The explanations for the change in age composition and fertility of the study population were outside the scope of this study. Although modernization and recent advances in women education level in Tanzania might have at least in part contributed to the decline in teenage deliveries; the role of modern family planning practice is most debatable. Recent data from Tanzania indicate a steady increase in the national average contraceptive use for mothers in the reproductive age from 6% in 1992 to 18% in 2005. This national average rate, however, is still one of the lowest in the world [17] and can not be expected to contribute substantially to the reported decline in fertility.

Furthermore, the rise in modern contraception use in Tanzania has not made any visible impact at a national level where the average fertility rate has remained 5.7 children per woman since 1996. However, this study was conducted in Dar es Salaam region where the average contraception use is over 30% for women in the reproductive age, which might partially explain the trends toward delivery at later ages and toward intermediate parities [17].

Condom use and postponement of sexual intercourse to later ages due to fear of HIV may be another possible explanation for the decline in teenage deliveries. Although increased abortion rates among adolescents is often a factor mentioned to account for the decline in adolescent pregnancies in the developed countries [4], there is no evidence to support this notion in Tanzania since the restrictive abortion law has not changed over the years. Although international data indicate a small increase in the incidence of unsafe abortion in Sub Saharan Africa between 2000 and 2003 [18], there is no evidence to suggest an appreciable increase in abortion rate among teenagers in Tanzania in recent years. Whatever is responsible for the shift in the age at birth, it must have been sustainable enough to cause another visible shift toward delivery at later ages. Currently this effect is visible with the 30–34 years group, but a rise involving the oldest group (35–50 years) can be anticipated in future as the result of a cohort effect if efforts to reduce fertility will not lead to the desired outcome.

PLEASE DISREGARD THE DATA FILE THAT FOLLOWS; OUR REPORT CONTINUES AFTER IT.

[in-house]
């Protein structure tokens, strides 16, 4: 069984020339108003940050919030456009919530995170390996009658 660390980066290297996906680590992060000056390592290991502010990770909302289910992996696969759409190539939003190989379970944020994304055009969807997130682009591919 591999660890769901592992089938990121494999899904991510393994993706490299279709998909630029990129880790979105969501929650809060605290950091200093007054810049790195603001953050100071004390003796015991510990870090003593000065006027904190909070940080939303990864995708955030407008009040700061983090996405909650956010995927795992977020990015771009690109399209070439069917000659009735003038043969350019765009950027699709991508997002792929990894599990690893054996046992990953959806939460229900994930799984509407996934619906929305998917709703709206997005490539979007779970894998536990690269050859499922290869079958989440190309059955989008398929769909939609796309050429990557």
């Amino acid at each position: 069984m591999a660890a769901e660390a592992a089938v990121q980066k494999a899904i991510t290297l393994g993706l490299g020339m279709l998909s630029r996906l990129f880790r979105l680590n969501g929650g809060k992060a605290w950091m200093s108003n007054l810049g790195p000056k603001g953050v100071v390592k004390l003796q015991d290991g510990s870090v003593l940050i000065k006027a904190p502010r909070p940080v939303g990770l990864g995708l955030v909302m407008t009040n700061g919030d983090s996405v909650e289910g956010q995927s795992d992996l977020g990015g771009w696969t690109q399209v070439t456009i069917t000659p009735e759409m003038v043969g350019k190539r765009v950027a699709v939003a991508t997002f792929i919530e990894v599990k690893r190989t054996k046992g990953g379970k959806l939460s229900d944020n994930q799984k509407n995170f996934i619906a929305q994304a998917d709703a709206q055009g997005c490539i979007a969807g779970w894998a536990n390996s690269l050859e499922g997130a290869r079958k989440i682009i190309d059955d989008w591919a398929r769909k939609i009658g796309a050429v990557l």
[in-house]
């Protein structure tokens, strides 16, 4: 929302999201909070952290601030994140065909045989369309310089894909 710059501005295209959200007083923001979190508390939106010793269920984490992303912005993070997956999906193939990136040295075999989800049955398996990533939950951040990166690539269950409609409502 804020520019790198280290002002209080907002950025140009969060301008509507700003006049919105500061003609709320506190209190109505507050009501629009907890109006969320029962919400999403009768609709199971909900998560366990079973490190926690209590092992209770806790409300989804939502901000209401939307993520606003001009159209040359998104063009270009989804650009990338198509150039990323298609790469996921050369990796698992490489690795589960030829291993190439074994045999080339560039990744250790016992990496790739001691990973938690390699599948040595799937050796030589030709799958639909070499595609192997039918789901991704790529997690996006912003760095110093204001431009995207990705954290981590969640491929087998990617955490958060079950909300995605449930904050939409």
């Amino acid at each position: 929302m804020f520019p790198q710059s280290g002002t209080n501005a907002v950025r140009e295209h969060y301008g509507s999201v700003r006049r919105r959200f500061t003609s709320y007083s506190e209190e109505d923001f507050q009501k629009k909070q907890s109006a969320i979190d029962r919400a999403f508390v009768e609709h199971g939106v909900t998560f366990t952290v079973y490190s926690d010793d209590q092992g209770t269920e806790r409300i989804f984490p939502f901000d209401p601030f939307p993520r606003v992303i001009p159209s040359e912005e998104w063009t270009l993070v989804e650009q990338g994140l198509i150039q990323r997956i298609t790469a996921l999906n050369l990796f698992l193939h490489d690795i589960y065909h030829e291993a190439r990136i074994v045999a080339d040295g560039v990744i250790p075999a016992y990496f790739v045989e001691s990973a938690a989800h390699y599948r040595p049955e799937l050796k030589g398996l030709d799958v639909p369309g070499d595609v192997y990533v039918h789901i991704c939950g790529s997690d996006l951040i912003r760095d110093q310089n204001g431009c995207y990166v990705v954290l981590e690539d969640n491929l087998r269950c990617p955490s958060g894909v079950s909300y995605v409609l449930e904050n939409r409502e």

The shift in age compositions toward delivery at older age can be associated with visible impact on pregnancy outcomes, neonatal and infant morbidity, mortality and health costs [4, 5, 14]. Our study used CS and LBWT deliveries as an example of important pregnancy outcomes. While it is established that the overall CS rate has increased at MNH over the study years [15], this study further revealed that the risk for delivery of LBWT has steadily declined during the same period.